According to the Global Slavery Index by the Walk Free Foundation, “[m]ore than 260,000 of Cambodia’s 16 million people are trapped in modern slavery”, often men and children in the fisheries and construction industries and “thousands of women are thought to have been trafficked to marry Chinese men”.
Despite the increasing efforts of the police to tackle the problem, the phenomenon is far from stopping.
Organizations working in anti-trafficking are working tirelessly side by side with local authorities to find new and more effective ideas to spot people victims of trafficking. The news of the week is that an unexpected player will join their fight: the ride-hiling app Grab.
Hashim Alkaff, head of Grab Cambodia, said tuk tuk drivers have been found to “unknowingly be the first point of contact for traffickers and victims, especially at airports, bus terminals or train stations”. The idea is to empower drivers to be ground detectors of potentially trafficked people.
The pilot initiative will take place in the capital, Phnom Penh, were Grab said to train 10.000 drivers by the end of this month to start with, with the hope of extending the project to other drivers around Asia. Charity Liberty House, a Hong Kong-based anti-trafficking organization, will deliver online lessons to the drivers, while the local charity Child Helpline Cambodia, will train them on the ground.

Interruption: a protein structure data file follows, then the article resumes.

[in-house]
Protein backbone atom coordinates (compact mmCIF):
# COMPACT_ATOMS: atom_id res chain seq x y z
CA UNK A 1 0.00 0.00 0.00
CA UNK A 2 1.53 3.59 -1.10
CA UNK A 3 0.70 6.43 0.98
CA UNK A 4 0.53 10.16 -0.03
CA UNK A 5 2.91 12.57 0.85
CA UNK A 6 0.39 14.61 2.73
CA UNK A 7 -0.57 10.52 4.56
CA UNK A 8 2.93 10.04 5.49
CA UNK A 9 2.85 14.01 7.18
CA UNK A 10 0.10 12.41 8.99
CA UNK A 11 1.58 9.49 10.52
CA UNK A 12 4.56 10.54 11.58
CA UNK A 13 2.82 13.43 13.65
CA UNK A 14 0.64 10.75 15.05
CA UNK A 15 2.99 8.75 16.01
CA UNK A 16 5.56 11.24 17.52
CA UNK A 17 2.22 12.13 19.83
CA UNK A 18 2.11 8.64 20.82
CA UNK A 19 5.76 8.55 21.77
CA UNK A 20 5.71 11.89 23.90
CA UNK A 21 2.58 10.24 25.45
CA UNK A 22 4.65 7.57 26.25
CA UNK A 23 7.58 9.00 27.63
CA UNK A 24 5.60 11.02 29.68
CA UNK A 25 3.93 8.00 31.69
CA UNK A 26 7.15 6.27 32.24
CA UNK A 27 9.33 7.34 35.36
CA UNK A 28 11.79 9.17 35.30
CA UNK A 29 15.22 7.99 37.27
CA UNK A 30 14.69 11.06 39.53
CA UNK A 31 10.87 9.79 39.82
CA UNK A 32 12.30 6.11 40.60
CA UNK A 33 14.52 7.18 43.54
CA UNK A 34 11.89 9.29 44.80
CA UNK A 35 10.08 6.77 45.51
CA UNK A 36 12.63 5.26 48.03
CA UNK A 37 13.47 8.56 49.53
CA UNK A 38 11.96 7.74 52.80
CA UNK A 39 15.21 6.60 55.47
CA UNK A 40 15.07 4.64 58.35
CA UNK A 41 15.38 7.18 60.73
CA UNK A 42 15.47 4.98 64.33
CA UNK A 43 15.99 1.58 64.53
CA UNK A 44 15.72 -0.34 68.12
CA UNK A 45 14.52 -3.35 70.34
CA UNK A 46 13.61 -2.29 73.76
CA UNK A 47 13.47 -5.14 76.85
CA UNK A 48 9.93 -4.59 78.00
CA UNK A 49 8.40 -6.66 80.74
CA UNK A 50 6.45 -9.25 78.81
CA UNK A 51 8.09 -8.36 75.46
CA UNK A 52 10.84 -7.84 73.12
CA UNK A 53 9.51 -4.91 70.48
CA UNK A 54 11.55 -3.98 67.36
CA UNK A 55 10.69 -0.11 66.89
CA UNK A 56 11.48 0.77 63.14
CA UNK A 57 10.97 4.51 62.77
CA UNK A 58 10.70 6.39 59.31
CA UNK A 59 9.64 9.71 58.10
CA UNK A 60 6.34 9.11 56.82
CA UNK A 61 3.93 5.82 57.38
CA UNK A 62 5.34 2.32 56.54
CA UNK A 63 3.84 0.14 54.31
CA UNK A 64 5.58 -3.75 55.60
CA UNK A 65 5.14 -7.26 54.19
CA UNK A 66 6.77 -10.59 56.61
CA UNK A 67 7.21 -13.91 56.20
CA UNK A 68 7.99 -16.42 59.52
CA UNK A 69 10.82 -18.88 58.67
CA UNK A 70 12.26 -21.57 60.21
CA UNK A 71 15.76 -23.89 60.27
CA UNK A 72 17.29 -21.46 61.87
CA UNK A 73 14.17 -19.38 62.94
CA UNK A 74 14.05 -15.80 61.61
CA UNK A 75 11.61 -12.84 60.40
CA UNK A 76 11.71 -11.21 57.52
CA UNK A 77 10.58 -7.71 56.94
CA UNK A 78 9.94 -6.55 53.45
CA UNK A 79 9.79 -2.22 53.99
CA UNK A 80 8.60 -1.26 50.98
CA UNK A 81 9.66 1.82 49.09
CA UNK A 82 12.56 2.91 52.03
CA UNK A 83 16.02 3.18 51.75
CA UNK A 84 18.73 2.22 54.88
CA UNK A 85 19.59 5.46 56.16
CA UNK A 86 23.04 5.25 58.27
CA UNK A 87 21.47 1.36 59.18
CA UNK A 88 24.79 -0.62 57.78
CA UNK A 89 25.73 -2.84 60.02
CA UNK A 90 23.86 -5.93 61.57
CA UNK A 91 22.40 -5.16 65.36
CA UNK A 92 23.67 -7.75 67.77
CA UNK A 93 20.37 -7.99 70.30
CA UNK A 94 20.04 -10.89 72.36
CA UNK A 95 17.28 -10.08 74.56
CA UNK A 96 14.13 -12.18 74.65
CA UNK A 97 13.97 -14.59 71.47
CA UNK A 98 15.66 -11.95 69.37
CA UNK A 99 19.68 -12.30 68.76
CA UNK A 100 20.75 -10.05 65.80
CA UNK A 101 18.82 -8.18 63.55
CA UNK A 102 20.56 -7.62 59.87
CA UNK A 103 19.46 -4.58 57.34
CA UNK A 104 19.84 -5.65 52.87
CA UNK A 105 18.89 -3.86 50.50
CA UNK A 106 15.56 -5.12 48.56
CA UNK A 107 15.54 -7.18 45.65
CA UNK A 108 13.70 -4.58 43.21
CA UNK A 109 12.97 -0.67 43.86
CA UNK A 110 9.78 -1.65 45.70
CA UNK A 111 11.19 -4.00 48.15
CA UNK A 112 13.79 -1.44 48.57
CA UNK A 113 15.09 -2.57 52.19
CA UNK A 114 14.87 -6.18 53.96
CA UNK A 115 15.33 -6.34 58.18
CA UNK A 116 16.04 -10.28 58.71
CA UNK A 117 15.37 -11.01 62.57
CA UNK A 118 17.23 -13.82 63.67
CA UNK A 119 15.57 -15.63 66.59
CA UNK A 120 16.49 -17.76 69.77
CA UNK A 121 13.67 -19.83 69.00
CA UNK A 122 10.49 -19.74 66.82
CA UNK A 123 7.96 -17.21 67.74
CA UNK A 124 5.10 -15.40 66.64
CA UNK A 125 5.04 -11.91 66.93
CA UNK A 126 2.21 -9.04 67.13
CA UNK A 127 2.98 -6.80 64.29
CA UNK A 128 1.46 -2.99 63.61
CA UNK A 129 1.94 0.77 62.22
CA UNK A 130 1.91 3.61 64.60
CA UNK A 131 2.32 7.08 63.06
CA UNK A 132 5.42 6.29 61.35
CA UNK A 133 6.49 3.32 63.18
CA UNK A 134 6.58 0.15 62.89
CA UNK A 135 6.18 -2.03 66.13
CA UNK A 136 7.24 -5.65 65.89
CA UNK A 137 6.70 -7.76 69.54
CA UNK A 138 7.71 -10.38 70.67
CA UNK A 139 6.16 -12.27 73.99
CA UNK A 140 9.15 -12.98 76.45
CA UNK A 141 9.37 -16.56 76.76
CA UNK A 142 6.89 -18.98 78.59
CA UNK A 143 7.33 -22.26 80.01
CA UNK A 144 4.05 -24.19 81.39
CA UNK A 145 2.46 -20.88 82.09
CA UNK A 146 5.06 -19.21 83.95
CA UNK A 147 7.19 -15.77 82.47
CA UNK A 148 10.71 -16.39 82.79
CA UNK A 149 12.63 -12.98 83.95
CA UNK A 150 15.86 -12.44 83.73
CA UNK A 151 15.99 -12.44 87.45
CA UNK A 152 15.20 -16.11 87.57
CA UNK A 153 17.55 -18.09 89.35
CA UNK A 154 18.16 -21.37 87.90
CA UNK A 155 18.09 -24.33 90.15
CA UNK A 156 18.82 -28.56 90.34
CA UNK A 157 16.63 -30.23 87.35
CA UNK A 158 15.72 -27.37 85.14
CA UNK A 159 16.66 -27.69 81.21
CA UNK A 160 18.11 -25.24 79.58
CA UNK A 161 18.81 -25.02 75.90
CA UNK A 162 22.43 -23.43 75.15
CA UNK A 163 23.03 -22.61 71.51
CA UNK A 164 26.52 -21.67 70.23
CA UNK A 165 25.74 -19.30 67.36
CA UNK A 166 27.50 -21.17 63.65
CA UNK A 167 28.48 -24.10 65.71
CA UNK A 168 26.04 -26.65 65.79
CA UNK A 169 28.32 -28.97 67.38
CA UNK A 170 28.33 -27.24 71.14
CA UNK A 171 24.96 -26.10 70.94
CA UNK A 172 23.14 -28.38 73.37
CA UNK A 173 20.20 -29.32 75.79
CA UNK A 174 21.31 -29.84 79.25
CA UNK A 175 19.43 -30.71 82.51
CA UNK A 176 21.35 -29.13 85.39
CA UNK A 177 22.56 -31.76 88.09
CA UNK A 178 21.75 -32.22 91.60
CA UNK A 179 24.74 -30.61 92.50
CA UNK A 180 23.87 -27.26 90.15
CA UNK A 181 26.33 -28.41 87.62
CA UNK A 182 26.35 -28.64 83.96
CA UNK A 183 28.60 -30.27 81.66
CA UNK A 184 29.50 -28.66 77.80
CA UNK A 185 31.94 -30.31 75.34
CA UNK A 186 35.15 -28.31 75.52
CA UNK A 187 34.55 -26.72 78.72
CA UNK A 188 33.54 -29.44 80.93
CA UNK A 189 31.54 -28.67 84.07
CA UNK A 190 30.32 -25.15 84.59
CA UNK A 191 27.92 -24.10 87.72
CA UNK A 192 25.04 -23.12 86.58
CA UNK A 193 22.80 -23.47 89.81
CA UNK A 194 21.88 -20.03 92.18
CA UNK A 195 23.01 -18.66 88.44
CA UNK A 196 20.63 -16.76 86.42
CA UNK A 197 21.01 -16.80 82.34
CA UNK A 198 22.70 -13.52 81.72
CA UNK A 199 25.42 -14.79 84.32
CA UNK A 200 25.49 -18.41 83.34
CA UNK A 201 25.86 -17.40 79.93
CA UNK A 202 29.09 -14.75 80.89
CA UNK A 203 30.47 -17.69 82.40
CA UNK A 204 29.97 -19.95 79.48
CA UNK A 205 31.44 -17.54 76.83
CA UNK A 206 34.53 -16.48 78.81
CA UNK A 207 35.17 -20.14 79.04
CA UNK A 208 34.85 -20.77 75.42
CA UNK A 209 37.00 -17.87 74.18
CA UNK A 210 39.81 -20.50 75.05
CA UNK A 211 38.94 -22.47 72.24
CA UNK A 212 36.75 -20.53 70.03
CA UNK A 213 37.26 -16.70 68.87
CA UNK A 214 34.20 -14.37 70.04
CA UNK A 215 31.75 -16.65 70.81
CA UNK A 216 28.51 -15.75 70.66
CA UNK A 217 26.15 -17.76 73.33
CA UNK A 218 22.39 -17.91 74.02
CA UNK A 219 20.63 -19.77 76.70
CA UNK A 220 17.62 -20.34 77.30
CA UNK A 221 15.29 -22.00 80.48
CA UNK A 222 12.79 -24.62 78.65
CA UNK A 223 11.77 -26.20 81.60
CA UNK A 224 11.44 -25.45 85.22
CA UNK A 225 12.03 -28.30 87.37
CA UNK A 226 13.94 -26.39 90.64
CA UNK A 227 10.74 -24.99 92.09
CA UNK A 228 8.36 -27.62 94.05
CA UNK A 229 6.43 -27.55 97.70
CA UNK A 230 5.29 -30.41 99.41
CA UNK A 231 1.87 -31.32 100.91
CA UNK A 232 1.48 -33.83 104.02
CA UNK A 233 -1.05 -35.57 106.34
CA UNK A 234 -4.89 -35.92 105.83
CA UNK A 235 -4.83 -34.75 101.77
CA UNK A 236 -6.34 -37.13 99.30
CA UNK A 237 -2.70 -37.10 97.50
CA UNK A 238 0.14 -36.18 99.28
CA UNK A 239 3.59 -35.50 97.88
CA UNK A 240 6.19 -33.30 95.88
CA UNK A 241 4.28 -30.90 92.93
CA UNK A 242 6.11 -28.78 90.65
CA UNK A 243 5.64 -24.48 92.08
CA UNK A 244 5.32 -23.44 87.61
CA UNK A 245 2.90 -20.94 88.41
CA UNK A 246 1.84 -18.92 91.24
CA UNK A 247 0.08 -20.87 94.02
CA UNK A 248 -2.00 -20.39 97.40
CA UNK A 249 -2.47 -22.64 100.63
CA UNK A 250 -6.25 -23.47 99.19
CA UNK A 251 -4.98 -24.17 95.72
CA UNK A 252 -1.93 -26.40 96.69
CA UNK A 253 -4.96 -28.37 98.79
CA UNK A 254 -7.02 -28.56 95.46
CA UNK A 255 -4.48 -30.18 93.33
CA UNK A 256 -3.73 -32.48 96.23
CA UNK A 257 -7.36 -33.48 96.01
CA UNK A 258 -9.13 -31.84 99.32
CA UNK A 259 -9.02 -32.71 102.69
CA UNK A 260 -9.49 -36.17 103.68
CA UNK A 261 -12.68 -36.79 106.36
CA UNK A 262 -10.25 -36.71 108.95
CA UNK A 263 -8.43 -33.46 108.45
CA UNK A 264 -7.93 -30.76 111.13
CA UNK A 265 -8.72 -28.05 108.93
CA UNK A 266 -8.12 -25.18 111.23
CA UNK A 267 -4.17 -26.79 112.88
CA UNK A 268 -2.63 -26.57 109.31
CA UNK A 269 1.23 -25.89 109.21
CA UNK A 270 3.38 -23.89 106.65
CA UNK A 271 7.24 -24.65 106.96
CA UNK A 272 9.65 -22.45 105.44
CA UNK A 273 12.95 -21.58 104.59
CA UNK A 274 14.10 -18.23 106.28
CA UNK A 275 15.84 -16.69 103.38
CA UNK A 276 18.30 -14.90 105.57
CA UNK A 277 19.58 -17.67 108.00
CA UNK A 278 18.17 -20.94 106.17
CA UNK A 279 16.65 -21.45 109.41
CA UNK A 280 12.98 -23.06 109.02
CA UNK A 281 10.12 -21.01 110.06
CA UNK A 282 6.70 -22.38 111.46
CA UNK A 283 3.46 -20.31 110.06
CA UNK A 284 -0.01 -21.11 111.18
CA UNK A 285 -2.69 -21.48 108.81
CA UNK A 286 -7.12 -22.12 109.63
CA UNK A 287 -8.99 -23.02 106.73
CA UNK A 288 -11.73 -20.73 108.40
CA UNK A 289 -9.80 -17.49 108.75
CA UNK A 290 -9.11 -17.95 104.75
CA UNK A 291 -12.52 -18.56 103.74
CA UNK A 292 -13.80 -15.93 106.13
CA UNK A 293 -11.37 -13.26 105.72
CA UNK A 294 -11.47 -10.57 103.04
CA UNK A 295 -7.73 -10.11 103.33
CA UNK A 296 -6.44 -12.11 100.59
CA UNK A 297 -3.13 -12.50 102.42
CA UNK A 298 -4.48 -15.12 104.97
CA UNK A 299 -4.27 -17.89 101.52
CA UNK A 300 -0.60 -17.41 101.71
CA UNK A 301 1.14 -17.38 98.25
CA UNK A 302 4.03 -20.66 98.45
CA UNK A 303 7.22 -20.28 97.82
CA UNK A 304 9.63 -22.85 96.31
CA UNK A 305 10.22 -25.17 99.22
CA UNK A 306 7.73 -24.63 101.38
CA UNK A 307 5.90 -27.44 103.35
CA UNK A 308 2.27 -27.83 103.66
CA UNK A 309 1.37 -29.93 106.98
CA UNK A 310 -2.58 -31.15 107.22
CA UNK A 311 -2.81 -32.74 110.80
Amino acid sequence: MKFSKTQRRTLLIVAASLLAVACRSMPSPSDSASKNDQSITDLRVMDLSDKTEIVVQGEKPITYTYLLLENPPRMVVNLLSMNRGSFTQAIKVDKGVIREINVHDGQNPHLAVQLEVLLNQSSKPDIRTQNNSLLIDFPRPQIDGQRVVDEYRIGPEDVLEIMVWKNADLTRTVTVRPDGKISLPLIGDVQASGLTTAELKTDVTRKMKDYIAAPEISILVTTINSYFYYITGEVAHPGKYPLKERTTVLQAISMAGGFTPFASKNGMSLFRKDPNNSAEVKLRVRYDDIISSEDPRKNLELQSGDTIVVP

Trafficking is a slippery slope and if we want to end it, we need all the possible help. Grab teaches us that also big private companies can give an extra push to solve the problem, we hope more actors will take its example and join in the action!
Read more about WeWorld-GVC’s project MIG-RIGHT, a migration-centred project implemented in Cambodia and Thailand.